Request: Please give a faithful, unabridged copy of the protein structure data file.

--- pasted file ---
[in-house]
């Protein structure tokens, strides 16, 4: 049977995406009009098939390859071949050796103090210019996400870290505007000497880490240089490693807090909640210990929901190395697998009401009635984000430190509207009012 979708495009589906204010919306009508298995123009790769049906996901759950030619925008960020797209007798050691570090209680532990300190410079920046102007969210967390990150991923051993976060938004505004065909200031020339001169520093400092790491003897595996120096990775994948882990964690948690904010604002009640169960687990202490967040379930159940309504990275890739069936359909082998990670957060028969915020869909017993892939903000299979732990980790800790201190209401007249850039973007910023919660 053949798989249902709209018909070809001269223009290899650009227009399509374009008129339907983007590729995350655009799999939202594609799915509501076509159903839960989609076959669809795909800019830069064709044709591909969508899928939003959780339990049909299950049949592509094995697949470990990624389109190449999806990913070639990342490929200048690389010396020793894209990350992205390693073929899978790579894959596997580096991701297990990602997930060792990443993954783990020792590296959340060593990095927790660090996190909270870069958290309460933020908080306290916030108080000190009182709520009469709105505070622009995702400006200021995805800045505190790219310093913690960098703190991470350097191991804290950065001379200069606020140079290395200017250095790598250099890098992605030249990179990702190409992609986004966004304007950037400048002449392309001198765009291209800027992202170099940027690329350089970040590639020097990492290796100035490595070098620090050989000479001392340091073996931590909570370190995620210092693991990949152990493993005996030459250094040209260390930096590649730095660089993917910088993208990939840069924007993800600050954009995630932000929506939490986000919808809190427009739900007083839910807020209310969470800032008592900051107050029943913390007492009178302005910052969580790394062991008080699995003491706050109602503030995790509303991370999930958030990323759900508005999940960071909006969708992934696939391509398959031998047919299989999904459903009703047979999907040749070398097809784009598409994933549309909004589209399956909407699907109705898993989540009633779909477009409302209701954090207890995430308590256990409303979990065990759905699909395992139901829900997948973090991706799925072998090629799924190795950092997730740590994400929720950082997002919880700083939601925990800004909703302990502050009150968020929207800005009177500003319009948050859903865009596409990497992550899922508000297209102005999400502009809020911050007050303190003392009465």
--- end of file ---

[in-house]
């Protein structure tokens, strides 16, 4: 049977995406009009098939390859071949050796103090210019996400870290505007000497880490240089490693807090909640210990929901190395697998009401009635984000430190509207009012 979708495009589906204010919306009508298995123009790769049906996901759950030619925008960020797209007798050691570090209680532990300190410079920046102007969210967390990150991923051993976060938004505004065909200031020339001169520093400092790491003897595996120096990775994948882990964690948690904010604002009640169960687990202490967040379930159940309504990275890739069936359909082998990670957060028969915020869909017993892939903000299979732990980790800790201190209401007249850039973007910023919660 053949798989249902709209018909070809001269223009290899650009227009399509374009008129339907983007590729995350655009799999939202594609799915509501076509159903839960989609076959669809795909800019830069064709044709591909969508899928939003959780339990049909299950049949592509094995697949470990990624389109190449999806990913070639990342490929200048690389010396020793894209990350992205390693073929899978790579894959596997580096991701297990990602997930060792990443993954783990020792590296959340060593990095927790660090996190909270870069958290309460933020908080306290916030108080000190009182709520009469709105505070622009995702400006200021995805800045505190790219310093913690960098703190991470350097191991804290950065001379200069606020140079290395200017250095790598250099890098992605030249990179990702190409992609986004966004304007950037400048002449392309001198765009291209800027992202170099940027690329350089970040590639020097990492290796100035490595070098620090050989000479001392340091073996931590909570370190995620210092693991990949152990493993005996030459250094040209260390930096590649730095660089993917910088993208990939840069924007993800600050954009995630932000929506939490986000919808809190427009739900007083839910807020209310969470800032008592900051107050029943913390007492009178302005910052969580790394062991008080699995003491706050109602503030995790509303991370999930958030990323759900508005999940960071909006969708992934696939391509398959031998047919299989999904459903009703047979999907040749070398097809784009598409994933549309909004589209399956909407699907109705898993989540009633779909477009409302209701954090207890995430308590256990409303979990065990759905699909395992139901829900997948973090991706799925072998090629799924190795950092997730740590994400929720950082997002919880700083939601925990800004909703302990502050009150968020929207800005009177500003319009948050859903865009596409990497992550899922508000297209102005999400502009809020911050007050303190003392009465």